Dates for the final phases of the NHIC’s plan, to insure white-collar expats, and then blue-collar ones, have not yet been set. However, any resident with questions can pose them to the NHIC on Twitter or Facebook.
In my opinion is the first responsiblity of any government to provide access to health care for its citizens, so congratulations to Qatar for a step in the right direction. Qatar is a rich country so can afford this, compare this to the US with its disgraceful level of coverage for its citizens despite being the largest spender on healthcare of any country.
I have learned from discussions on Reddit that USA has some of the worst healthcare coverage if not worst in the world. Too expensive. And its neighbour Canada has some of the best healthcare coverage.
If you mean by ‘best’ that you can wait months or over a year for operations and that the costs can account for a huge percentage of a province’s budget, and that it is frowned upon to get a MRI done to check yourself out because if anything is found it might advance your position on the wait list, or that there is little to no incentive to stay healthy and that people who maintain a lifestyle of over eating, smoking and using drugs allows them to use the system time and time again without having to take on the personal responsibility to make some healthier choices in their lives, then yes, it has one of the ‘best’ healthcare systems in the world 😛
That “wait months or over a year for operations” is one of the many myths spread by conservatives in the U.S. for whatever twisted reasons they have that makes them against universal health care. They support endless wars that costs trillions of tax payers dollars but are against universal health care?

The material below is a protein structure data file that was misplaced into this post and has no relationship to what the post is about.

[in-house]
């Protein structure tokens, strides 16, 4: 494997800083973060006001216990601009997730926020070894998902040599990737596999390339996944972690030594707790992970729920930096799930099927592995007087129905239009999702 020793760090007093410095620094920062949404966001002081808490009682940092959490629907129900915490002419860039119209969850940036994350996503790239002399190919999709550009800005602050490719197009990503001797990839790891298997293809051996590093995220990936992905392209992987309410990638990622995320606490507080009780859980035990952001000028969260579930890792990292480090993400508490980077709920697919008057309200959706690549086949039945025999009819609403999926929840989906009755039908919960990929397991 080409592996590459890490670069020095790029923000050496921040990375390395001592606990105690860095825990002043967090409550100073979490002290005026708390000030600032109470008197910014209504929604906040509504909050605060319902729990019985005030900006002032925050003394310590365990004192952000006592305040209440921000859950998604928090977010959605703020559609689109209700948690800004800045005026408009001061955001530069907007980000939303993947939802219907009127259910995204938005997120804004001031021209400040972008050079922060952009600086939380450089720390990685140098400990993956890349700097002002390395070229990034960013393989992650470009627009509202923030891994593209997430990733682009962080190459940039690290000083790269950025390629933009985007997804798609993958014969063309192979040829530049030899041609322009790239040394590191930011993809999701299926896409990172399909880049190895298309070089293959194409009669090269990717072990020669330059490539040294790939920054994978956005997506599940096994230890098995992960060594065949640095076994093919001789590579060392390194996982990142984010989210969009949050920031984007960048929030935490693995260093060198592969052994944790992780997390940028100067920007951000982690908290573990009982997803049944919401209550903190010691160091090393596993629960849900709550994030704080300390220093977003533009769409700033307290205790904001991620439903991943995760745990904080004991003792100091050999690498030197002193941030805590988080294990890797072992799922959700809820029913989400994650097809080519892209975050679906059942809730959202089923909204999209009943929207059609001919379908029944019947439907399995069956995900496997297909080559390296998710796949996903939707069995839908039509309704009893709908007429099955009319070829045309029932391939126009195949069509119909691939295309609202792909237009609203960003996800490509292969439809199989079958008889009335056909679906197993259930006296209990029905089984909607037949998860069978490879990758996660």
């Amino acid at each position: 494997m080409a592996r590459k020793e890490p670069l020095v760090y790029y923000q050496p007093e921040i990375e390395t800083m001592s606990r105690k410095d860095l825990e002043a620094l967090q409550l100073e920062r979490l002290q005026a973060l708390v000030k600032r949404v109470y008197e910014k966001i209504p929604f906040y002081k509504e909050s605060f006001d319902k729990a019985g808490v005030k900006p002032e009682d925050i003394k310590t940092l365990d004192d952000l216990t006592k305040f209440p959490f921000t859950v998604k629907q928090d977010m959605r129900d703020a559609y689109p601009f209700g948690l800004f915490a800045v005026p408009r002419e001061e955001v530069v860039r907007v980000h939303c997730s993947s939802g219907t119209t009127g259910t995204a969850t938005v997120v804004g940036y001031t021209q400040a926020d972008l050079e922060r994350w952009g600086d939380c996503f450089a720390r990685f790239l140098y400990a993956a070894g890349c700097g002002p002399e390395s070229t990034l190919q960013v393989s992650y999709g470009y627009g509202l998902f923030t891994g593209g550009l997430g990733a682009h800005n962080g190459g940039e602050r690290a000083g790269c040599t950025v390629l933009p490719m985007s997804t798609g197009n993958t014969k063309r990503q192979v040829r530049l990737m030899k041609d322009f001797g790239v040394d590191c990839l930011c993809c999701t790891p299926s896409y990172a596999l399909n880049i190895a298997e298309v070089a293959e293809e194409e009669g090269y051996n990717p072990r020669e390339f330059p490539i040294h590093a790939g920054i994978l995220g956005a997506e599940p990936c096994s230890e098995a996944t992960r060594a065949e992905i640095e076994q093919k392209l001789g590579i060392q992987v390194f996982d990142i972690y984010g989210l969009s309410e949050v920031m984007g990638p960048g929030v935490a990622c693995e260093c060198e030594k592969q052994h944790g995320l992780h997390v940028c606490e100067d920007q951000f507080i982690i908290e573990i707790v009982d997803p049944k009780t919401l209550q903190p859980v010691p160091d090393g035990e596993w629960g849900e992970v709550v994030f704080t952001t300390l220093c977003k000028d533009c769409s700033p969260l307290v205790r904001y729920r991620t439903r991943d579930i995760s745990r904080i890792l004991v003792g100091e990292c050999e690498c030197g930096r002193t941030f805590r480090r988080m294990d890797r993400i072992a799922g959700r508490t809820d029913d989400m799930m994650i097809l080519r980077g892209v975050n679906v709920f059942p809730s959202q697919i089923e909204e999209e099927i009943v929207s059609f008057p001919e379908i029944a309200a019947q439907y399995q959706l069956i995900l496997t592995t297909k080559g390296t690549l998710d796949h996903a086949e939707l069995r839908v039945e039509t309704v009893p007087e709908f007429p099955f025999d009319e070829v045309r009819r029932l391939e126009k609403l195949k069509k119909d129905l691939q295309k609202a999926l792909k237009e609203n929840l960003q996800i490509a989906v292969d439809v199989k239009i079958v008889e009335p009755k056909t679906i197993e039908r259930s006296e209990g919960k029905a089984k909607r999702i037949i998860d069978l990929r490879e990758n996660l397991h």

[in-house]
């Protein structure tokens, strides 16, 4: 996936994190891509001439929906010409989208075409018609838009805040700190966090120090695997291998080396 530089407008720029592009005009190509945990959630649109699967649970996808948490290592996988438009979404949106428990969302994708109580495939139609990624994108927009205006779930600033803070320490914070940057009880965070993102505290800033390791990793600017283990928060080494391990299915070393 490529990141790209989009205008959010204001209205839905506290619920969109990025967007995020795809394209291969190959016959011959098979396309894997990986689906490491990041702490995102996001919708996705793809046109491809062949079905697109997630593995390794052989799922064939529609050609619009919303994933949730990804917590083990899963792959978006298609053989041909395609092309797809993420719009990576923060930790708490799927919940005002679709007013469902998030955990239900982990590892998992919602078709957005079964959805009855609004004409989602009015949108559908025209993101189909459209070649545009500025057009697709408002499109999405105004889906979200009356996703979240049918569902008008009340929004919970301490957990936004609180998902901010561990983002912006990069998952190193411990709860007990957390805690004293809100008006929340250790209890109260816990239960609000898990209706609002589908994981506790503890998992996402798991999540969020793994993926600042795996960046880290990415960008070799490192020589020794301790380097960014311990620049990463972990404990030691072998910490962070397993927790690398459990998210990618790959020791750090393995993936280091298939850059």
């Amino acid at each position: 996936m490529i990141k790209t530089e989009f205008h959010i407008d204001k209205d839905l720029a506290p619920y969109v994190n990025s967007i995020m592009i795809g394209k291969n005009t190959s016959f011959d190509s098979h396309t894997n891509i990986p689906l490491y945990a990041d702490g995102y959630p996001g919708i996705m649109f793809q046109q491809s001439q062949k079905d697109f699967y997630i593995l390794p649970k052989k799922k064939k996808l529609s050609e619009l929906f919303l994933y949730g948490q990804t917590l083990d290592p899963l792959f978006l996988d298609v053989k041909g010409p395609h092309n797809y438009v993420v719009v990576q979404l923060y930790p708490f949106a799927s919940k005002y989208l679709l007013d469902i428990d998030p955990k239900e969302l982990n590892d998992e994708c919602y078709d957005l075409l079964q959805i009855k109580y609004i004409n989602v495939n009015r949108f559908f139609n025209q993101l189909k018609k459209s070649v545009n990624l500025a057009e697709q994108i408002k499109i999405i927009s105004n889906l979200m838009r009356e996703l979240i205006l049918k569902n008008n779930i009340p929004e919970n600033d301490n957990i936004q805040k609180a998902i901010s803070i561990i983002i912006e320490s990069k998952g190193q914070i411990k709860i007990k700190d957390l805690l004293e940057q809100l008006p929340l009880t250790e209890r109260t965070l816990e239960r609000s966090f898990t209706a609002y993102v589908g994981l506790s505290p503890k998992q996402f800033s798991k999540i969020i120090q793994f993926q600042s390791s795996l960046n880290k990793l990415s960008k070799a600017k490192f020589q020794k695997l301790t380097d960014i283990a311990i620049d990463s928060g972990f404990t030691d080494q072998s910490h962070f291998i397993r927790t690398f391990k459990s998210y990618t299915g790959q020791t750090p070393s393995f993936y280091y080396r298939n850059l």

Have you seen this story about the Canadian surgeon testifying before congress?
Quite amazing isn’t it? However when you think about it, not really. Forcing everyone to buy private medical insurance generates great profit from those companies twice. Once from individuals or companies paying the premiums and then again from the taxpayers as the government funds medical schemes. It’s almost a crime.
America actually has great healthcare – if you are rich and can afford to go to the best clinics.
But if you are an average Joe on an average wage it’s pretty awful. Thankfully most Americans never travel so they don’t yet know how bad the system is compared to the rest of the world.
In many cases the best of medical care is available in the United States. The problem is that it is usually at a very high price and available to very few. We should keep in mind though that although the system may not be very cost effective many (if not most?) people in the United States get are able to access health services that many people in the poorest countries in the world could only dream of. For a realistic comparison of the western type healthcare systems and the effectiveness of each check out the Commonwealth Fund surveys. The latest one is just out – http://www.commonwealthfund.org/
This system was implemented in my country more than 50 years ago !
My only issue with this law is that those of us that pay money at a private hospital so that we don’t have long wait times, now have to wait weeks or months just to get an appointment but still paying premium price.
I started going to al ahli because I found hmc medical care freighting and sub par.plus I had to wait weeks just to get an appointment. To get an appointment with the Gyno I only had to wait maybe a week or two to see my doctor. After this law came into effect, they don’t even give you an appointment date anymore, they call you when or if there is an opening.
Go for them taking care of their citizens. But private hospitals shouldn’t be included in this. Part of the issue is they need to build more government hospitals.
Health care should be a universal human right.
As some of you are discussing the high cost of medical care in the U.S., here is an interesting video on the topic.